I confess that I am a staunch devolutionist. I believe that Northern Ireland is best administered by local people who know the needs of that community and the nuances of its politics and who, although they have great differences on many issues, have many common interests. I want to see progress being made and I therefore look at where the present obstacles are to see how they might be overcome, as I know the Government have done in the last few weeks and months.

The Ministers who come here are not elected by the people of Northern Ireland, they do not enjoy the support of the people of Northern Ireland and they are
 
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not accountable to the people of Northern Ireland. Indeed, no Minister who was accountable to the people of Northern Ireland would be taking the kind of decisions that these men and woman are taking on education in Northern Ireland, against the wishes of nearly 90 per cent. of the people of Northern Ireland. On the Review of Public Administration, they bring forward proposals that are endorsed by one party, Sinn Fein-IRA, and opposed by everyone else. Water charging is opposed by every party in Northern Ireland and by the people, as one might expect. There are clear issues that could be better dealt with by the people of Northern Ireland and I hope they soon will be.

I have put my flag clearly to the mast: I want devolved government in Northern Ireland. Having been elected to the Northern Ireland Assembly, like every other Assembly Member I want to exercise the authority that the electorate vested in me. It ill becomes the Minister to start pointing the finger at poor Assembly Members who want to do their job, and treating them as if they are skiving off, doing nothing, taking their wages and running to the bank, although that would be an improvement on some who run from the bank. These are people who want to fulfil the mandate that they have been given and who are keen for the Government to recognise that willingness and set up a system of Government that can operate given the prevailing circumstances in Northern Ireland.

It is essential that when we do get devolution it is in a form that is not just a quick fix, although there are many who will urge the Government to go down that road. Members will have heard voices being raised saying, “Just call the Assembly together, forget about the opposition that there is at present, and see what happens.” Everybody knows what would happen if the Government were to do that: within six weeks the Assembly would have collapsed, the Government would have a crisis and devolution would effectively be dead, for a very long time.

The argument for a more cautious and progressive approach is beginning to take root. I note that the Prime Minister of the Irish Republic advocated a phased form of devolution. That is progress. He said that if we cannot establish Executive devolution, because people are not prepared to take part in it, it does not mean that we must do without devolution. Some degree of devolution can be achieved until Executive devolution can be launched effectively. That argument is being won. I had hoped to be able to quote the Minister on something he might have said today to endorse that view. It is the view put forward by my party colleagues and me in our recent document, “Facing Reality”, which recognises that the obstacle to Executive devolution is the fact that the larger Nationalist party is not yet committed to exclusively peaceful and democratic means, continues to be involved in paramilitary and criminal activity and is therefore not fit for government.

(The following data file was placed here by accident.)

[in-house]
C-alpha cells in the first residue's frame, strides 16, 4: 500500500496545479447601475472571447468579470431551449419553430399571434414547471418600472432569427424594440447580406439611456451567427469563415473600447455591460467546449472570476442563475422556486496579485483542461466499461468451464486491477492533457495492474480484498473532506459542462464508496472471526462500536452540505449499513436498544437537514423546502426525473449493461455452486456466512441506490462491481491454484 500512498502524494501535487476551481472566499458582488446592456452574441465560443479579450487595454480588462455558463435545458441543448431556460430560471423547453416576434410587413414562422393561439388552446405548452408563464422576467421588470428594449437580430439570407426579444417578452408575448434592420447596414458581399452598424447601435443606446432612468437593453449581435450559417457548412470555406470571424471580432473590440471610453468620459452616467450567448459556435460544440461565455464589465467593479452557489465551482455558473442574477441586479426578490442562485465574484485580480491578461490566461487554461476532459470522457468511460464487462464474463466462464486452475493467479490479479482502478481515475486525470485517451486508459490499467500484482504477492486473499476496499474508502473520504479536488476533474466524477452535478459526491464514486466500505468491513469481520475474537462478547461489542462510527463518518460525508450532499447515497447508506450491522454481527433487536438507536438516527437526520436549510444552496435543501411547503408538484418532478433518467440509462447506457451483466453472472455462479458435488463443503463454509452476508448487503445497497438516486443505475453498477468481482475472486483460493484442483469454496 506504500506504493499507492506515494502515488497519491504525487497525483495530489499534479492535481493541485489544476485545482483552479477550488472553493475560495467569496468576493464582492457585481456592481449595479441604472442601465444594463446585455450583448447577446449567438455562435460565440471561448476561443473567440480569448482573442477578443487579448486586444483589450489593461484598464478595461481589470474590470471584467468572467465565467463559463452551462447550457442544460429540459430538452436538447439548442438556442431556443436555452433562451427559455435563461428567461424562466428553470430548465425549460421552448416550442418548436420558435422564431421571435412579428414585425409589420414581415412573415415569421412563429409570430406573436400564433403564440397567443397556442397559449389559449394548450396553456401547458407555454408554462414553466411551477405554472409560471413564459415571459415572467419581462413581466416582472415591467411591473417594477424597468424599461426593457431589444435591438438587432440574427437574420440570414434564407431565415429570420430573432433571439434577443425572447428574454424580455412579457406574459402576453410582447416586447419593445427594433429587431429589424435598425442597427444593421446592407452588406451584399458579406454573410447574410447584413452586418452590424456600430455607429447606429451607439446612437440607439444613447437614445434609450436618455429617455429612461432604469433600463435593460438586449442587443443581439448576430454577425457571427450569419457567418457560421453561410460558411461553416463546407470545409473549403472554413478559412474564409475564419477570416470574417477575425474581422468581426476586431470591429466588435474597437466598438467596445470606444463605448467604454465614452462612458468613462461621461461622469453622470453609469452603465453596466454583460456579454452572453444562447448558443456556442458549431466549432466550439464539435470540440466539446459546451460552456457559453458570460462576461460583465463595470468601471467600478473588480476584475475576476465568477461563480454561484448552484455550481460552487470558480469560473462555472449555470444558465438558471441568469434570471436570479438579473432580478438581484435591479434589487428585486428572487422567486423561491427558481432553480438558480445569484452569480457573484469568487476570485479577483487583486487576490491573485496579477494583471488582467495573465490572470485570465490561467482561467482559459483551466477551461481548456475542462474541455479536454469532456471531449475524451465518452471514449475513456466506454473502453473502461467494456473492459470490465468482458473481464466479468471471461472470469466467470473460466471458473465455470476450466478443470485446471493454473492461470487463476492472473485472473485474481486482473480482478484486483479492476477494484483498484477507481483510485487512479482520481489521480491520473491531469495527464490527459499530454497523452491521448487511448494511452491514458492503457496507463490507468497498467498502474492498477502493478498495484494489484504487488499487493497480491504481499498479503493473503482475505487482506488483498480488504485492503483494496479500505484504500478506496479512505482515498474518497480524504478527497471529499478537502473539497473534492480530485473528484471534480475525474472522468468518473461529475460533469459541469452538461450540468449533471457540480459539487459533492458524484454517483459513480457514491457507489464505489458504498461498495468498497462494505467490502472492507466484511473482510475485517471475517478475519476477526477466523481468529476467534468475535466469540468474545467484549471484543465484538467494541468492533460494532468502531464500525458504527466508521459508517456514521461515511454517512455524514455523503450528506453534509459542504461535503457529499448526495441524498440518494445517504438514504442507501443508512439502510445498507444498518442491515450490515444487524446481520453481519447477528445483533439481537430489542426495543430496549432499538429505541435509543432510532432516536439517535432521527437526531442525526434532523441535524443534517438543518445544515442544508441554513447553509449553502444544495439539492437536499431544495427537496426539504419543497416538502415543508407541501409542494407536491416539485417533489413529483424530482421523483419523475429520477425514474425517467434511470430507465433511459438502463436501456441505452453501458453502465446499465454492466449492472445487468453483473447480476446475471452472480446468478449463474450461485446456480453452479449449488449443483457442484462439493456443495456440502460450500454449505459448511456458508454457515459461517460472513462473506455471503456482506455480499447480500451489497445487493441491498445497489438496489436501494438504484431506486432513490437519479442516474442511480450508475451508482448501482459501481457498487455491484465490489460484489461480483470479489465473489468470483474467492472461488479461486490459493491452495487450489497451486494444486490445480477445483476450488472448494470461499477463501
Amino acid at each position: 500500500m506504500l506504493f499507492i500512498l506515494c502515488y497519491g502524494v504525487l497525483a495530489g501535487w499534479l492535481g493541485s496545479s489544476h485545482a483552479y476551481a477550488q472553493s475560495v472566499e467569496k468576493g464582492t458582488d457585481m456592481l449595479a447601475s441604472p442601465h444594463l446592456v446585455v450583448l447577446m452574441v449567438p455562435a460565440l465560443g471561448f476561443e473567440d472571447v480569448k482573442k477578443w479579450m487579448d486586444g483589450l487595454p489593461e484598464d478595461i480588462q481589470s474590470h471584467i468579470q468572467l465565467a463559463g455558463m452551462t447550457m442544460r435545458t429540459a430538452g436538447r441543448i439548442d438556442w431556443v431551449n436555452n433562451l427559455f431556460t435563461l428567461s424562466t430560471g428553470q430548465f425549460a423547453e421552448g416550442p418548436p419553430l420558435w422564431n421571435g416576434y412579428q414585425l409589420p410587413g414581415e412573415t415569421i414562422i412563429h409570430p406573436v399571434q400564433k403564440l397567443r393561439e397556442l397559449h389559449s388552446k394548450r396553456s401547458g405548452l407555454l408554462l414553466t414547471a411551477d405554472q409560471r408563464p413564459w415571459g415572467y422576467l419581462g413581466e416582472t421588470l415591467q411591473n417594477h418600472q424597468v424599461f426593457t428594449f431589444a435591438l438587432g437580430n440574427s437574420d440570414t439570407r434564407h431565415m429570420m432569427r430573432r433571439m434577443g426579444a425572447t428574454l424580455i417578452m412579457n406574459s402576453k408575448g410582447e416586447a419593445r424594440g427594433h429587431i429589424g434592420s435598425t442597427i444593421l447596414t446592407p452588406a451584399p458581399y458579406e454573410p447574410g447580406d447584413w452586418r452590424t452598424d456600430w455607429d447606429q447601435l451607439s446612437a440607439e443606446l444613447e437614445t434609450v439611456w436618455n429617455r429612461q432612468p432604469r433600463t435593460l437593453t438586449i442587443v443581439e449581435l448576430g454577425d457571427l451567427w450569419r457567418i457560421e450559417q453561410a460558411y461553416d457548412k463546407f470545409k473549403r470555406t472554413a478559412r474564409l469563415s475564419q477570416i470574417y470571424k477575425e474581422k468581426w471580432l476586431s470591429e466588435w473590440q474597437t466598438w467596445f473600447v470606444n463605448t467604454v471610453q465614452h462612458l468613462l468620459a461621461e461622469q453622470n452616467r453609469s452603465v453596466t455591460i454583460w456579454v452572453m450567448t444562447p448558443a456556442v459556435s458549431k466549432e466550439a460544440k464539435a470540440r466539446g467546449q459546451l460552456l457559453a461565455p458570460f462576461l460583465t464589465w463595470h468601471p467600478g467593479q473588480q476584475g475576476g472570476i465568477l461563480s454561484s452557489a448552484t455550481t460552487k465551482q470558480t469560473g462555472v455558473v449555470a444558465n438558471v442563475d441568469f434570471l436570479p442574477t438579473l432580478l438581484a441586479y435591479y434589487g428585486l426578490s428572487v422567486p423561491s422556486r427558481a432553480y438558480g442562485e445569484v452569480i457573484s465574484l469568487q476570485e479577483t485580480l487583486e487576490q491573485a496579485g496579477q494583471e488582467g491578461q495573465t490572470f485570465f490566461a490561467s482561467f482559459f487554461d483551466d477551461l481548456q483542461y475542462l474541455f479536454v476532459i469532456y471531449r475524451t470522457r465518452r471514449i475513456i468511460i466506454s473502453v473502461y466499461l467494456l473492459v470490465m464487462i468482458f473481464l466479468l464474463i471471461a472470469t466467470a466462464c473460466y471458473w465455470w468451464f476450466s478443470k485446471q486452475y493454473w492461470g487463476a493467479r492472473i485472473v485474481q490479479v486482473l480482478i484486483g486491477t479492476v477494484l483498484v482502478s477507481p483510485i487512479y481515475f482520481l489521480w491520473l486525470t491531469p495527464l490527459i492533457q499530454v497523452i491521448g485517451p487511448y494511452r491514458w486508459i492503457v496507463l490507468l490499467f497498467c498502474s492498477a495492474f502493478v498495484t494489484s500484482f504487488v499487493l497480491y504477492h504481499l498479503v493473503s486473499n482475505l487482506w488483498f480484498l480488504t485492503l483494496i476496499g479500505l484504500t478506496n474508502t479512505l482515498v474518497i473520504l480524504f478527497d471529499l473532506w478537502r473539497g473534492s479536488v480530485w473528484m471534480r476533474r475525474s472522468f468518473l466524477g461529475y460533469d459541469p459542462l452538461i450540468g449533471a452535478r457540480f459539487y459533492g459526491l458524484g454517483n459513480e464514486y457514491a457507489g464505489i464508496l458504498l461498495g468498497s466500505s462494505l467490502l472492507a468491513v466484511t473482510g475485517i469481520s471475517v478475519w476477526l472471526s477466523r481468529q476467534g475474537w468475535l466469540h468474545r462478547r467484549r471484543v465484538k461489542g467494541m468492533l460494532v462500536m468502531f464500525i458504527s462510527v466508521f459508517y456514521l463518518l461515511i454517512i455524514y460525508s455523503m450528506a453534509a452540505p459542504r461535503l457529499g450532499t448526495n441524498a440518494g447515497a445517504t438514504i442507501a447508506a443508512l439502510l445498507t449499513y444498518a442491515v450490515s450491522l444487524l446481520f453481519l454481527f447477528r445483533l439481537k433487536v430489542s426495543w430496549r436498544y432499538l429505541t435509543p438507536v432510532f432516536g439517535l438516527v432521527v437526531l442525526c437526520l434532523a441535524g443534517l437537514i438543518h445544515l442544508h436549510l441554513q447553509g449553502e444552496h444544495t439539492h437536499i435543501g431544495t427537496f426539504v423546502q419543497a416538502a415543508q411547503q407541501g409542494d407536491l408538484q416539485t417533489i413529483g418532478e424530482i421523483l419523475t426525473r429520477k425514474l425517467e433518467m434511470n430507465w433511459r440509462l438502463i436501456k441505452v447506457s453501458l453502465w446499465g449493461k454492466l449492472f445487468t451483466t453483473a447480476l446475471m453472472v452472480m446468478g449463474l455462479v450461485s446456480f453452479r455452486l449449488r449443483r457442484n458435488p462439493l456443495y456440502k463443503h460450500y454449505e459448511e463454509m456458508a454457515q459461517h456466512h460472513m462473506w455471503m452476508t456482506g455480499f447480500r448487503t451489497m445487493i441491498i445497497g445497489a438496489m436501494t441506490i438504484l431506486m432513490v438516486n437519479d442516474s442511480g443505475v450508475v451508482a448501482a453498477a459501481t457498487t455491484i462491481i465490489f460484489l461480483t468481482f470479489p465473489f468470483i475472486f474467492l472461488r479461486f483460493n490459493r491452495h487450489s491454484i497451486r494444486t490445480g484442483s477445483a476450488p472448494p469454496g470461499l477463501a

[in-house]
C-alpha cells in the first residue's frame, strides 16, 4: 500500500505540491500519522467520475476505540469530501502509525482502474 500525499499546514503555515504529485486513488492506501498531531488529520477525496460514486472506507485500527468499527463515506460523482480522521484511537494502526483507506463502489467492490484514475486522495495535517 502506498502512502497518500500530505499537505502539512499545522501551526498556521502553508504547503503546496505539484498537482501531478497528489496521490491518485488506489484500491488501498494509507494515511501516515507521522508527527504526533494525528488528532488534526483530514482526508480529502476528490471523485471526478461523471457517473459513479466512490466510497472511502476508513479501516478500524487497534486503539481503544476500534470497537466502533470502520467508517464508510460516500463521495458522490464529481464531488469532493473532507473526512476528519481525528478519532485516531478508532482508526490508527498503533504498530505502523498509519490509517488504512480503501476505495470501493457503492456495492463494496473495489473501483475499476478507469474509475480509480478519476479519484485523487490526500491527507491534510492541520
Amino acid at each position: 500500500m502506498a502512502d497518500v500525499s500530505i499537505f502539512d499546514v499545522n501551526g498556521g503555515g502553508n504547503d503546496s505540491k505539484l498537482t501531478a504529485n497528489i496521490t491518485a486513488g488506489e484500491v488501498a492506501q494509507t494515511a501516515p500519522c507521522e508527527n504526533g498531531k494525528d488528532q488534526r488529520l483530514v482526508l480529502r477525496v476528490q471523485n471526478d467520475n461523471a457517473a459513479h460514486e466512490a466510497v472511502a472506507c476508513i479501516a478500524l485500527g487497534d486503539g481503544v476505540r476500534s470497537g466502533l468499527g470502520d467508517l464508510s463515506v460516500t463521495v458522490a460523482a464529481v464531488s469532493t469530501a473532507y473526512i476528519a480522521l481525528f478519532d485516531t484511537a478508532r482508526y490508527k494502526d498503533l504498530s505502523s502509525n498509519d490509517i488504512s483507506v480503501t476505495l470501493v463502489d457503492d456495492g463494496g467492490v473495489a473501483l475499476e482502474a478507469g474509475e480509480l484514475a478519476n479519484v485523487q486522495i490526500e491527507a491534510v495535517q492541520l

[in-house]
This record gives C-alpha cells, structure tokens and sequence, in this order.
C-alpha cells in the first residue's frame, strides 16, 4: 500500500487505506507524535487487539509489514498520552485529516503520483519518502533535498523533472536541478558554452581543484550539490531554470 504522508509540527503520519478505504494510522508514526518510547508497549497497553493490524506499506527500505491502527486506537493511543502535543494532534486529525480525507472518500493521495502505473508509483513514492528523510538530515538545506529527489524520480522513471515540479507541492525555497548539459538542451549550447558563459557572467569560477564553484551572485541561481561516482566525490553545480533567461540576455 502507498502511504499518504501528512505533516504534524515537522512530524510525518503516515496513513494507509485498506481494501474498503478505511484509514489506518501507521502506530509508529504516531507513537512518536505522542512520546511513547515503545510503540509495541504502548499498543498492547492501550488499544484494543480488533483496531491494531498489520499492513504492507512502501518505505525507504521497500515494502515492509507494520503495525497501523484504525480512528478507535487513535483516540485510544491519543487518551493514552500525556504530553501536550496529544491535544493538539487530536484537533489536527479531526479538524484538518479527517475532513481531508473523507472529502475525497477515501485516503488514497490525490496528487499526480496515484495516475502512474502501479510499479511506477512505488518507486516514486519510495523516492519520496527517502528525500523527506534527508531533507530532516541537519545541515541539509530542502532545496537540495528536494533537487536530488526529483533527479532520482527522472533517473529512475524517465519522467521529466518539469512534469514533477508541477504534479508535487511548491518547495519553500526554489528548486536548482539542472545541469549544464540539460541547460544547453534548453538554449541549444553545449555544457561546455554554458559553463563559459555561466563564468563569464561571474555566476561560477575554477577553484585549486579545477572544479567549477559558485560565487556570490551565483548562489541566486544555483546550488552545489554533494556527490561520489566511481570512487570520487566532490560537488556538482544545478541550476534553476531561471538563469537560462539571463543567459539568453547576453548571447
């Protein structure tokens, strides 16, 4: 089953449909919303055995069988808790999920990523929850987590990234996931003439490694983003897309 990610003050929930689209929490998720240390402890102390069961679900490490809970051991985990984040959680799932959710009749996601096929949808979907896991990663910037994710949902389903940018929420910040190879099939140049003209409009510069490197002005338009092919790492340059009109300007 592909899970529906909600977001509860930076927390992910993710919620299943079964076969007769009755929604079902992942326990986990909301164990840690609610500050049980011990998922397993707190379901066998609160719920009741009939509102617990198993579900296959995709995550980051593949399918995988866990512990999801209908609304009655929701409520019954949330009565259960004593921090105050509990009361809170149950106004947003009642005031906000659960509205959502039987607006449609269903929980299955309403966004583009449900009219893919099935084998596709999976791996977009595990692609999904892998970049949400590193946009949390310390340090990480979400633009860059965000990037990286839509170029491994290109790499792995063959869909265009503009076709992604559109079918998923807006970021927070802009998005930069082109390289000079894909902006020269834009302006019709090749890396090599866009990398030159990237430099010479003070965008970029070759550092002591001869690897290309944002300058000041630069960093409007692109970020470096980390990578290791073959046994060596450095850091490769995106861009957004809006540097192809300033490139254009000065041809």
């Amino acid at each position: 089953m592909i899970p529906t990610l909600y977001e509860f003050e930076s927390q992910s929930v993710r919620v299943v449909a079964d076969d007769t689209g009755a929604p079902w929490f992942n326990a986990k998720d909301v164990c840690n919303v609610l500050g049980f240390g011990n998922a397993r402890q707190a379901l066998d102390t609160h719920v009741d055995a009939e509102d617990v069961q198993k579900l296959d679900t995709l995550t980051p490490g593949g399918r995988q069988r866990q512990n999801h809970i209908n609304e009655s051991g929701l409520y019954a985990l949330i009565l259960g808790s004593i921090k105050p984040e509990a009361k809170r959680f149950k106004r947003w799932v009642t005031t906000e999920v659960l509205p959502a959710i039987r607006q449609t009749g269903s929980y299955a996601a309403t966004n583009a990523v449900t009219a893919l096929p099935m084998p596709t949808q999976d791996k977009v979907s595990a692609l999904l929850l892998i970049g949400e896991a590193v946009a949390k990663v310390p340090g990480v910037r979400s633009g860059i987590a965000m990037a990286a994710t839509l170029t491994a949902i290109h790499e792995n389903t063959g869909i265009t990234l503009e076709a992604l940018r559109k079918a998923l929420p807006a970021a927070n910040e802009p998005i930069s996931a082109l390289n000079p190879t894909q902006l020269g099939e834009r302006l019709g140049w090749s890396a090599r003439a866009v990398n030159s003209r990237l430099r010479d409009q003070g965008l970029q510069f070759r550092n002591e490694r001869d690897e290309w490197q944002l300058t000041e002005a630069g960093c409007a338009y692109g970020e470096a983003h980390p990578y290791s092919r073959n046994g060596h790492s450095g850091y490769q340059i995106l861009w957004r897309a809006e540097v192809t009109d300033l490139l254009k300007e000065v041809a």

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Surely, the Minister would not ask Northern Irish politicians to share power with bank robbers. He would not want us to share power with those who are still enjoying the proceeds of a bank robbery. He would not ask us to share power with the people who murdered Robert McCartney. He recognises that, as the International Monitoring Commission stated in its eighth report, members of the larger Nationalist party are still involved in paramilitary activity, particularly in relation to intelligence gathering, which, according to the report, was being sanctioned at the highest level of the republican movement, which means the leaders of Sinn Fein. The report states also that they remain deeply involved in criminality, including money laundering sanctioned at the very highest level of the republican movement.

The republican movement has not made a full transition. However, I will enter the caveat that steps have been taken. Substantial decommissioning has taken place. There has been a substantial change in levels of terrorist activity, but the road has not been completed. It remains evident that Sinn Fein-IRA continue to enjoy the proceeds of a huge criminal empire. Indeed, much to the detriment of those who are opposed to them in the political field, they use the benefits of it to increase their role and political clout.